Wells Fargo recently circulated promotional brochures for their Teen Financial Education Day that will be held later this month. In a burnt-orange box featuring two adolescents performing scientific experiments, the tagline reads: “A ballerina yesterday. An engineer tomorrow.” Another advertisement expounds: “An actor yesterday. A botanist tomorrow.” Both advertisements concluded with the phrase “Let’s get them ready for tomorrow.” Many supporters of the arts have scrutinized the message that the bank is aiming at the minds of tomorrow through their sole encouragement of the sciences.

Wells Fargo is not the first big company to cast the arts in this light, playing it against other potential areas of interest and overtly suggesting one is more rewarding than the other. AT&T ran an ad on Twitter, now removed, advertising their work with DirecTV that undermined and diminished the value of a theatre experience. The commercial contained the phrase, “Flip between the fight, the game and the ballet you didn’t want to go to” implying that the ballet had less experiential value than that of the two athletic events. Additionally, Old Navy printed two shirt designs that would be hung in children and infants departments that read, “Young Aspiring Artist” but artist is crossed out and replaced with the word “Astronaut.” In both cases, the value of the arts is diminished in contrast to another career field.

In the midst of weaving a new texture for higher education today, critical questions continue to be raised about the value achieved from a liberal arts education. There is a pervasive voice that maintains that STEM subjects — science, technology, engineering and math — are far more useful and beneficial in today’s digital world and economy than a liberal arts major, such as history or English. This voice begs us to ultimately take a stance. I believe there is a need for the humanities, the arts, social sciences and STEM to communicate across boundaries effectively and to draw upon individual strengths. No one department is maximized without the consideration of the other. Would experiences in the sciences not enable students in arts and humanities to integrate experimental thinking and logic-based analysis into their curriculum? Conversely, would students in the sciences not become more creative and abstract thinkers after pondering the subject matter studied in arts and humanities departments?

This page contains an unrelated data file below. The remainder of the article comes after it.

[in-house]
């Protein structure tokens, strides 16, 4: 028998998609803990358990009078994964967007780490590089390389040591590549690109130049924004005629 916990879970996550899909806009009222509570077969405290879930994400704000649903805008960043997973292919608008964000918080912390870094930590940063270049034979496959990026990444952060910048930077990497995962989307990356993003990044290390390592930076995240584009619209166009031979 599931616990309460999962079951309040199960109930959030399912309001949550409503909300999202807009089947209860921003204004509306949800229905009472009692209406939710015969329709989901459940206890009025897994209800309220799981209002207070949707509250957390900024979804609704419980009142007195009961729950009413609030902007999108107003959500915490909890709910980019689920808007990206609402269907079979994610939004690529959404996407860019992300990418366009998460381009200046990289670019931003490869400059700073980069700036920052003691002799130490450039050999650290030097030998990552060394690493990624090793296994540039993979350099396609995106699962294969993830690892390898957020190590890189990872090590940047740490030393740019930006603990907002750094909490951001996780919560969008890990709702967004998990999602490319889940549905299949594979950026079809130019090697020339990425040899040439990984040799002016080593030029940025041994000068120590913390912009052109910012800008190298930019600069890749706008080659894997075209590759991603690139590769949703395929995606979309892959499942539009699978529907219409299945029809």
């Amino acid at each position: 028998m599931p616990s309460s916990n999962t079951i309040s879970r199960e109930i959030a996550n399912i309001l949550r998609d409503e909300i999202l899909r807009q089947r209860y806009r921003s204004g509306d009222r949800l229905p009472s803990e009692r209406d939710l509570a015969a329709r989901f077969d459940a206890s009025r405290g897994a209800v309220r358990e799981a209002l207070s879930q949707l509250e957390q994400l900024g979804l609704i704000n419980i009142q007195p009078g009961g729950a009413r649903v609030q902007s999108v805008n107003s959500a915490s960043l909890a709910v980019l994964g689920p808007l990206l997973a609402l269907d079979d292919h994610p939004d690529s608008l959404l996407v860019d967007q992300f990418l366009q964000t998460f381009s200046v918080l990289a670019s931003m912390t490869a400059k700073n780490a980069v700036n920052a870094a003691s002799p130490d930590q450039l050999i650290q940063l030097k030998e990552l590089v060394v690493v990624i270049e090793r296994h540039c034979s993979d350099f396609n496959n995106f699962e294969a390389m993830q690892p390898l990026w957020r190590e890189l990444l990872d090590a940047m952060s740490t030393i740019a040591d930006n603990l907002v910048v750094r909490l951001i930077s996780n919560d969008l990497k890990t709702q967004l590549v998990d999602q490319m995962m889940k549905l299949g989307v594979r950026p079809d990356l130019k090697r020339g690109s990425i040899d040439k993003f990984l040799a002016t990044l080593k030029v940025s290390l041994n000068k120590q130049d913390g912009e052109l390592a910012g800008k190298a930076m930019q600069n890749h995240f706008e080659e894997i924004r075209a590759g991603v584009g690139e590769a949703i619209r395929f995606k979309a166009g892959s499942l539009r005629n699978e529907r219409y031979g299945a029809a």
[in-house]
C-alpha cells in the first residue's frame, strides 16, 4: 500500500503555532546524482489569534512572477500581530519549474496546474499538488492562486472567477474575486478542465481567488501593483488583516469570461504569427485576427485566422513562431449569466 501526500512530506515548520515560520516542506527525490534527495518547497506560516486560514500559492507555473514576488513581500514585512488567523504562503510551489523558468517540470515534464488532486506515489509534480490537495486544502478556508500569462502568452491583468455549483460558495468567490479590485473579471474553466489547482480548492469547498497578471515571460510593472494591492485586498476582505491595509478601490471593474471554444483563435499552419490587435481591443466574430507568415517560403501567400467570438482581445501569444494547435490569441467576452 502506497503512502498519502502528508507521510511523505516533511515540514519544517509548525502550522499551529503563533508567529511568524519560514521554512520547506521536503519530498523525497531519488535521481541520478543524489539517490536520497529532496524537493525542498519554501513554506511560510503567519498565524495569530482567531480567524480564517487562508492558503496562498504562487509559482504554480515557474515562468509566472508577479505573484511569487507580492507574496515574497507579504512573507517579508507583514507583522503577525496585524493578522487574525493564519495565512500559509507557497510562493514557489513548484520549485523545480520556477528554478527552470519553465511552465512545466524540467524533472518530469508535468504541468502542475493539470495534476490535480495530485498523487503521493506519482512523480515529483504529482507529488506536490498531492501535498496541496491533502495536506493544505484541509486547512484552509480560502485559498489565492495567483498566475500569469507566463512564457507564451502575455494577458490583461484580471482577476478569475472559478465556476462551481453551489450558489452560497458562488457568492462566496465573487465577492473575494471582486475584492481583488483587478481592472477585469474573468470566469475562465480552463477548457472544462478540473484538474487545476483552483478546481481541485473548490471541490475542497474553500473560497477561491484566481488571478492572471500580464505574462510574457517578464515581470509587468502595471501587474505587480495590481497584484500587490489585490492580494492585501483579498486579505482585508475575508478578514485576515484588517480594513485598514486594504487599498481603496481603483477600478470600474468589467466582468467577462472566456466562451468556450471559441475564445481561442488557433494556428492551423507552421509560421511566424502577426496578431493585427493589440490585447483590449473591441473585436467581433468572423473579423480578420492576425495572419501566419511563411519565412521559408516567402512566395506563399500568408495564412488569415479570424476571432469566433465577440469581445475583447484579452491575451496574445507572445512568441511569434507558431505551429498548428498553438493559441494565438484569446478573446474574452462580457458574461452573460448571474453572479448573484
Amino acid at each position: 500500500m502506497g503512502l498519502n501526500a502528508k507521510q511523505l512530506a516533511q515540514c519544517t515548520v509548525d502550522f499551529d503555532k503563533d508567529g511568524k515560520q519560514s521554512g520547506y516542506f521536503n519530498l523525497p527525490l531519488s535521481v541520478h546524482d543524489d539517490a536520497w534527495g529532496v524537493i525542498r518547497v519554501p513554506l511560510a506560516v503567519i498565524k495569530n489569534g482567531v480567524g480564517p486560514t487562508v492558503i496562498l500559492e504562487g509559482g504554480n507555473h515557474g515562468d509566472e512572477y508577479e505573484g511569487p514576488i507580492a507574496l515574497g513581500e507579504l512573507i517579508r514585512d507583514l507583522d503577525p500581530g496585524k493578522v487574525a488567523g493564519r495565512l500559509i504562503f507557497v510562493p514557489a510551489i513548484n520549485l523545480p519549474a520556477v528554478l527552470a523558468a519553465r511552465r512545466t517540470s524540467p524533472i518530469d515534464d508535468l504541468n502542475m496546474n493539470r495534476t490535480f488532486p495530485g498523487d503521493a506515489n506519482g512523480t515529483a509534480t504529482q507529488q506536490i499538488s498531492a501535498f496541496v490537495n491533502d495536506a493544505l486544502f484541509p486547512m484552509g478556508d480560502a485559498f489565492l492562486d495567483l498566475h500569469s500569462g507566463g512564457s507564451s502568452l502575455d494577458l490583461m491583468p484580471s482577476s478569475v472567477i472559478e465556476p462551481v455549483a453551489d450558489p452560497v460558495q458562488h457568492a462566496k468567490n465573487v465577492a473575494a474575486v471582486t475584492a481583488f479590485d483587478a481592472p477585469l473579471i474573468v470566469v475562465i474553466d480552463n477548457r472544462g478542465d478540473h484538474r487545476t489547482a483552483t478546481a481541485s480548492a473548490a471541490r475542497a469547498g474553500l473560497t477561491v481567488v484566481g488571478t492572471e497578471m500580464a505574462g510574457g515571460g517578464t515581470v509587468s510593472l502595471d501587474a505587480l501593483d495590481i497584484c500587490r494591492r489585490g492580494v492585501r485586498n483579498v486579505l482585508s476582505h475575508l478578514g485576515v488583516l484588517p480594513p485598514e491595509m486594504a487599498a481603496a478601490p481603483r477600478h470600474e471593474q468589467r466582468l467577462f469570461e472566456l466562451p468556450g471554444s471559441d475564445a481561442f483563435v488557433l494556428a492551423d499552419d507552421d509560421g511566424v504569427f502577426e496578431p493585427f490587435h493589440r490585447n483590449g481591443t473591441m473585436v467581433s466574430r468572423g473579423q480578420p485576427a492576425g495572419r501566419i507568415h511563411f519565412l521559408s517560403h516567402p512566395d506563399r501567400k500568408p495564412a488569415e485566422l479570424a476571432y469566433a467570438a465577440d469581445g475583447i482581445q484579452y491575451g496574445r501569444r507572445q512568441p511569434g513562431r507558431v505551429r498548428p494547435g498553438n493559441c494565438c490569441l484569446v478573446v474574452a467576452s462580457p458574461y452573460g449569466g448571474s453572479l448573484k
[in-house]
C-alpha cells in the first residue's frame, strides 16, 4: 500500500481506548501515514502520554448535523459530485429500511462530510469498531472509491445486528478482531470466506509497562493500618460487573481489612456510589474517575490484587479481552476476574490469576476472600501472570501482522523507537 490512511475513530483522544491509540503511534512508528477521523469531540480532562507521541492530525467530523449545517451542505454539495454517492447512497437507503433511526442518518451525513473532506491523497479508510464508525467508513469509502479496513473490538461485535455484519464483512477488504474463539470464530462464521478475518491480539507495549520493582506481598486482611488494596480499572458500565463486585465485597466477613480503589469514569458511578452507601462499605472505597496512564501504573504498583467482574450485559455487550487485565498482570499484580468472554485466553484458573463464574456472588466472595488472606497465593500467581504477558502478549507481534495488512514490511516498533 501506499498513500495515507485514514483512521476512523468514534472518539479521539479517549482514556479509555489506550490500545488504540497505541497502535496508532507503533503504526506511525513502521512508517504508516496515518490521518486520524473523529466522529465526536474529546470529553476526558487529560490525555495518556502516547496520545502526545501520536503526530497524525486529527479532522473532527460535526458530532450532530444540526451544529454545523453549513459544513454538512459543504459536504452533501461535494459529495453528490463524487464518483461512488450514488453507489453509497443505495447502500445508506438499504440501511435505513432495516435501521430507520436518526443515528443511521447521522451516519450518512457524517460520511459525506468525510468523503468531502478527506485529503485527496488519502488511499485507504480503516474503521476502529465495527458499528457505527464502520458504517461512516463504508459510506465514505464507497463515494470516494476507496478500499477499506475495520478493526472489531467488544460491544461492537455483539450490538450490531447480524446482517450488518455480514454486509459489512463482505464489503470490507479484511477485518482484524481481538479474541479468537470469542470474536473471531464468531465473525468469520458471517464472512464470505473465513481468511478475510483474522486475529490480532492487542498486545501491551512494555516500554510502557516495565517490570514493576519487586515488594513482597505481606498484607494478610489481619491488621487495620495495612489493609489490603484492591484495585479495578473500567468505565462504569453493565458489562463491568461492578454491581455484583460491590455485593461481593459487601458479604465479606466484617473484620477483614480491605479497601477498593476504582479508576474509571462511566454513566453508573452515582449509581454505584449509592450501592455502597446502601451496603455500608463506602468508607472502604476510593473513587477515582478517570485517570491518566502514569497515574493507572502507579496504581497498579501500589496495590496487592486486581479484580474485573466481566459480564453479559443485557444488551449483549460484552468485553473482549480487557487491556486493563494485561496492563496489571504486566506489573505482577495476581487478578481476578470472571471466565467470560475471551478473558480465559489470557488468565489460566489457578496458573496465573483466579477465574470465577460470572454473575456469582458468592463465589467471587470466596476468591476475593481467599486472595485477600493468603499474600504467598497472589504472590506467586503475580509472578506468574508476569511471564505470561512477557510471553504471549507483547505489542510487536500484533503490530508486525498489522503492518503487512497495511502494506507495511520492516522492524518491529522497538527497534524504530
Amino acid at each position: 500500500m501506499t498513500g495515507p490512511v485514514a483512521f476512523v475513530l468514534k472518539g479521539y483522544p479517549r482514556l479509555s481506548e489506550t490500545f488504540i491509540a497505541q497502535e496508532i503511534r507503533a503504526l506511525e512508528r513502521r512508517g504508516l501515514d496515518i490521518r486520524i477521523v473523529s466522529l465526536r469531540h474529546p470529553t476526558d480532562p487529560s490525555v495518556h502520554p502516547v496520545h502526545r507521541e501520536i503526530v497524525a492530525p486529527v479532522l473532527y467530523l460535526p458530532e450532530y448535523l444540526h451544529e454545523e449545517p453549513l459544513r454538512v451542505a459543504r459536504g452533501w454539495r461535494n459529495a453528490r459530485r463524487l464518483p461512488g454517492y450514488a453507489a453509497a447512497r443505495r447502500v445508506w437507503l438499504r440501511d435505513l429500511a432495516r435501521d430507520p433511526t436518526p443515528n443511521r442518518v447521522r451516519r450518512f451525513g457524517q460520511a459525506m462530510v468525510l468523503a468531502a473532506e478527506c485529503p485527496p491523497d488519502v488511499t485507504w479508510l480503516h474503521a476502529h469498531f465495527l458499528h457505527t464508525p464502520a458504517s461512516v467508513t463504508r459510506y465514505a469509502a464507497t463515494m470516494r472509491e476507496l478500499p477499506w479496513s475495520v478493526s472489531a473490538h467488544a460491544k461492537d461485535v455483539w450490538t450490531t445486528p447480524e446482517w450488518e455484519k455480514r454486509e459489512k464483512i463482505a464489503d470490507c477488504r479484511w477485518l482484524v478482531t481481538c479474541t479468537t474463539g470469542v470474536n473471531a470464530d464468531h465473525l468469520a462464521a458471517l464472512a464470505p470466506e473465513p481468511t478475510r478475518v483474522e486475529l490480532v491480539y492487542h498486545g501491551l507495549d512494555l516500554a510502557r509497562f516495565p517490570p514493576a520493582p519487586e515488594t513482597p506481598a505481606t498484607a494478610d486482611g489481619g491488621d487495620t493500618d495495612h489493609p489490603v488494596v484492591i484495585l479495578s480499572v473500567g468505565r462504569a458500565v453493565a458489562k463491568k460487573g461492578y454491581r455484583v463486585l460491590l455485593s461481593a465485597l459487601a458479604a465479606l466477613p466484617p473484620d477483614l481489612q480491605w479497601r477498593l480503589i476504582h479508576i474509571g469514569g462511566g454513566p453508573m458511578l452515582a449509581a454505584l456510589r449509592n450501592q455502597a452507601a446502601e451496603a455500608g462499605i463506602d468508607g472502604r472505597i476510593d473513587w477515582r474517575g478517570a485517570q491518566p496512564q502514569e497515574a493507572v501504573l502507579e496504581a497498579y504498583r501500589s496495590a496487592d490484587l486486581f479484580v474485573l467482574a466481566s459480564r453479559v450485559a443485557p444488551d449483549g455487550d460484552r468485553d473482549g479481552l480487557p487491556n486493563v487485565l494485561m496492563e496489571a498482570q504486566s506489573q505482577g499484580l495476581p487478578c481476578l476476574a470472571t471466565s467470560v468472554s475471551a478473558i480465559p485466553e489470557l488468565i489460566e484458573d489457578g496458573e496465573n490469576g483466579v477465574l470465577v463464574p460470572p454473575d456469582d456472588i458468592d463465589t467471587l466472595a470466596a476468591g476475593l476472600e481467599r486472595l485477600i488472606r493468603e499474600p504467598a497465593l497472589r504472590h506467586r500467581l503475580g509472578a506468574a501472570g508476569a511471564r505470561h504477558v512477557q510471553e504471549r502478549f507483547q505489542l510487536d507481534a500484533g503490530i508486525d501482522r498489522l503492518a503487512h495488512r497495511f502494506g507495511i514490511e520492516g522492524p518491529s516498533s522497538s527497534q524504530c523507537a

As a Trinity student, I am lucky to attend a university that values the interdisciplinary approach to education and employs many methods to reach this goal such as the Pathways program, flexible majors and the communication between many on-campus programs and organizations. Trinity states on their website that “students are challenged and supported in a community that encourages pathways to discovery … the University is committed to ensuring that all Trinity undergraduate degrees represent a liberal arts and sciences education.” Trinity students are fortunate to learn and grow in a space with people who nurture our abilities past the walls of a department, encouraging us to think scientifically and artistically.

When we begin to examine the content of the recent Wells Fargo advertisement, it is important that we look beyond a career-centered outlook on education. Not only are we able to follow our dreams in whatever field sparks our passion, but we are not confined to one way of thinking: scientific or artistic.